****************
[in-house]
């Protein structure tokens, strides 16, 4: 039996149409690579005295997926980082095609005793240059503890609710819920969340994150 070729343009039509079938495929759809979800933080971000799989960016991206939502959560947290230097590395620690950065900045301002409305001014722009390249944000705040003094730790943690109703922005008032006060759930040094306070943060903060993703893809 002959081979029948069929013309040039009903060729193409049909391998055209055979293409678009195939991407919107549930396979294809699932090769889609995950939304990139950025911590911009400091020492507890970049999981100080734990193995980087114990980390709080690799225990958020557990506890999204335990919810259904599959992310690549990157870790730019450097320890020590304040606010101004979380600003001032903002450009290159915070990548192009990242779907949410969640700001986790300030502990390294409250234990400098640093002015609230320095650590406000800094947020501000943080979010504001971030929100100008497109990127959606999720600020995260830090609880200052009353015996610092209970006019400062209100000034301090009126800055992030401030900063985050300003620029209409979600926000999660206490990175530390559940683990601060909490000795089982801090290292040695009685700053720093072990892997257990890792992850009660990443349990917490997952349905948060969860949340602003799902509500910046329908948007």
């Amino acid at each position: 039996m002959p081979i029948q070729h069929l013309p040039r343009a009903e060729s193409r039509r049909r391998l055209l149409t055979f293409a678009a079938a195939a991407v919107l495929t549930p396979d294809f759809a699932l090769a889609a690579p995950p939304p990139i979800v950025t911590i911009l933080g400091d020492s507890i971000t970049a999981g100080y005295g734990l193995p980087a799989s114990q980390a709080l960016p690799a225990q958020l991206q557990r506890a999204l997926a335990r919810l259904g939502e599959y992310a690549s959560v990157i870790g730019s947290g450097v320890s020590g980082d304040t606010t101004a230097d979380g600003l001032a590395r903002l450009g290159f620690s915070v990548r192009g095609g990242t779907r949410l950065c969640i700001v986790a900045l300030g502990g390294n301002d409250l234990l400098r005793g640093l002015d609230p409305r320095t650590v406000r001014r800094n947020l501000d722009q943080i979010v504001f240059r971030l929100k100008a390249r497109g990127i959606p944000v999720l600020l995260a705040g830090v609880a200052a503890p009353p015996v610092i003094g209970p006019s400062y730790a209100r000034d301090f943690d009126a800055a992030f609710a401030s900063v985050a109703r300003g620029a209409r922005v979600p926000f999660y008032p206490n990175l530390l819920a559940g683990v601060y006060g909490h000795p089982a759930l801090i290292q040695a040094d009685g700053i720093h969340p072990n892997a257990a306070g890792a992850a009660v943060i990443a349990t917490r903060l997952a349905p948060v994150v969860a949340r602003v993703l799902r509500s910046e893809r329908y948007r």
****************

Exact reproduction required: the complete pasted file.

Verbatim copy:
[in-house]
């Protein structure tokens, strides 16, 4: 039996149409690579005295997926980082095609005793240059503890609710819920969340994150 070729343009039509079938495929759809979800933080971000799989960016991206939502959560947290230097590395620690950065900045301002409305001014722009390249944000705040003094730790943690109703922005008032006060759930040094306070943060903060993703893809 002959081979029948069929013309040039009903060729193409049909391998055209055979293409678009195939991407919107549930396979294809699932090769889609995950939304990139950025911590911009400091020492507890970049999981100080734990193995980087114990980390709080690799225990958020557990506890999204335990919810259904599959992310690549990157870790730019450097320890020590304040606010101004979380600003001032903002450009290159915070990548192009990242779907949410969640700001986790300030502990390294409250234990400098640093002015609230320095650590406000800094947020501000943080979010504001971030929100100008497109990127959606999720600020995260830090609880200052009353015996610092209970006019400062209100000034301090009126800055992030401030900063985050300003620029209409979600926000999660206490990175530390559940683990601060909490000795089982801090290292040695009685700053720093072990892997257990890792992850009660990443349990917490997952349905948060969860949340602003799902509500910046329908948007």
């Amino acid at each position: 039996m002959p081979i029948q070729h069929l013309p040039r343009a009903e060729s193409r039509r049909r391998l055209l149409t055979f293409a678009a079938a195939a991407v919107l495929t549930p396979d294809f759809a699932l090769a889609a690579p995950p939304p990139i979800v950025t911590i911009l933080g400091d020492s507890i971000t970049a999981g100080y005295g734990l193995p980087a799989s114990q980390a709080l960016p690799a225990q958020l991206q557990r506890a999204l997926a335990r919810l259904g939502e599959y992310a690549s959560v990157i870790g730019s947290g450097v320890s020590g980082d304040t606010t101004a230097d979380g600003l001032a590395r903002l450009g290159f620690s915070v990548r192009g095609g990242t779907r949410l950065c969640i700001v986790a900045l300030g502990g390294n301002d409250l234990l400098r005793g640093l002015d609230p409305r320095t650590v406000r001014r800094n947020l501000d722009q943080i979010v504001f240059r971030l929100k100008a390249r497109g990127i959606p944000v999720l600020l995260a705040g830090v609880a200052a503890p009353p015996v610092i003094g209970p006019s400062y730790a209100r000034d301090f943690d009126a800055a992030f609710a401030s900063v985050a109703r300003g620029a209409r922005v979600p926000f999660y008032p206490n990175l530390l819920a559940g683990v601060y006060g909490h000795p089982a759930l801090i290292q040695a040094d009685g700053i720093h969340p072990n892997a257990a306070g890792a992850a009660v943060i990443a349990t917490r903060l997952a349905p948060v994150v969860a949340r602003v993703l799902r509500s910046e893809r329908y948007r």